7 min read

Revision graphs provide an easy way for you to tell at-a-glance what is going on with your project. They provide a map, in easy-to-understand tree form, of the revision history of your project, including copies, branches, and tags.

One useful feature of revision graphs is that you can export them into a vector graphics format (WMF is a good option because they scale well and produce fairly small file size images. If you need a more widely supported format, then PNG is a good option) for inclusion with your source code, or on your project’s website, giving everyone an easy overview of the status of your project.

You can view revision graphs for files, directories, or the whole project.

Time for action – viewing a revision graph

  1. To view a revision graph, go to your working copy, and right-click inside the project, and then select TortoiseSVN | Revision Graph.


  2. The graph that appears in the following screenshot shows the history of any branches and tags created, in an easy-to-understand, tree-like structure:


  3. If you prefer to read from top to bottom, rather than having the newest node at the top of the screen, then click the Show oldest node at top button (this can be found two buttons to the right of the drop-down which allows you to change the zoom level). This will invert the view, as shown in the following screenshot:


  4. You can view information about a particular branch by right-clicking on it and selecting Show Log:


  5. You can also use the same context menu to merge revisions, switch your working copy to a particular branch or tag, browse the repository, and collapse trees.

What just happened?

You have just used the revision graph to get an overview of the revisions, branches, and tags in your project. The last revision graph that we saw is a simple one, taken from our example project. In a real-world scenario, it is likely that the revision graph would be much more complex, and it is in these complex projects that having a revision graph becomes so useful.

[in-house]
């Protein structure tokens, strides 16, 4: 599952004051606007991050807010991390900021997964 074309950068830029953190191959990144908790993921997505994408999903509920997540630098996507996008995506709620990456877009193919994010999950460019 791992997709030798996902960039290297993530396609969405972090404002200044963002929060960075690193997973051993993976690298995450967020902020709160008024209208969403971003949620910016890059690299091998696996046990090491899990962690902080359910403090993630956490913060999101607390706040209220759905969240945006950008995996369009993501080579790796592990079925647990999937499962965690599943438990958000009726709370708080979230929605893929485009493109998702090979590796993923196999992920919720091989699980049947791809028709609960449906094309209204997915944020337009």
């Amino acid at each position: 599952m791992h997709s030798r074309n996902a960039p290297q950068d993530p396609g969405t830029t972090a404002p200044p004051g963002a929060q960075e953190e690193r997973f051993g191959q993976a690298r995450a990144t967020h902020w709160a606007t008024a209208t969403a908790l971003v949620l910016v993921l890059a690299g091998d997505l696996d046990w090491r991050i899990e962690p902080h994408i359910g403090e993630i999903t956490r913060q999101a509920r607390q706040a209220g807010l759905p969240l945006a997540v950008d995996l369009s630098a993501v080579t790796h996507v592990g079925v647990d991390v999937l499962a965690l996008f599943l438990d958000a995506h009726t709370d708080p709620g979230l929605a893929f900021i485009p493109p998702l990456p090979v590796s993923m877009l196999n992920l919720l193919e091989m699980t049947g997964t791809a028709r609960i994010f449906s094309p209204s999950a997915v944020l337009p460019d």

When there are dozens of branches which are being created and merged, it can become difficult to keep track of what happened when, and why. A revision graph gives you a clear high-level view of everything that is happening in your software project.

To fully understand the revision graph, it helps to understand what each node means. The following table will help with this:

ItemShapeDefault ColorItems which have been added or copied

Rounded rectangle

GreenItems which have been deleted


RedItems which have been renamed


BlueBranch HEAD revisions (if you have elected to show these)


PlainWorking copy revisions


Plain with bold outline (a red outline indicates modifications)Modified working copies


Plain with bold red outlineMoved items

Edged Rectangle

BlueAll other items




You can use the graph to get more detailed information about the differences between revisions. Just Ctrl-click on the two revisions you are interested in, right-click to bring up the context-sensitive menu, and then select Compare Revisions. You will be able to see a list of the revisions made to each file. Compare them using TortoiseDiff, as shown in the following screenshot:


You can also compare HEAD revisions, and view the unified differences using this method.

Changing your view

If your software project is quite large and complex, then you may find it useful to change the view used in the revision graph. There are several options that you can use to change the view you are using, and they can all be found under the view menu.

Rather than replicating the TortoiseSVN documentation by describing every single option, only the more interesting options will be described here. The other options are mostly clearly labelled, and otherwise are explained in the online help for TortoiseSVN:

  • Group by Branch: This option is off by default, so all rows are sorted by revision. This can be a problem if you have branches with a long life and a few commits, because those branches will occupy a whole column, making the graph expand unnecessarily. This is demonstrated in the following screenshot: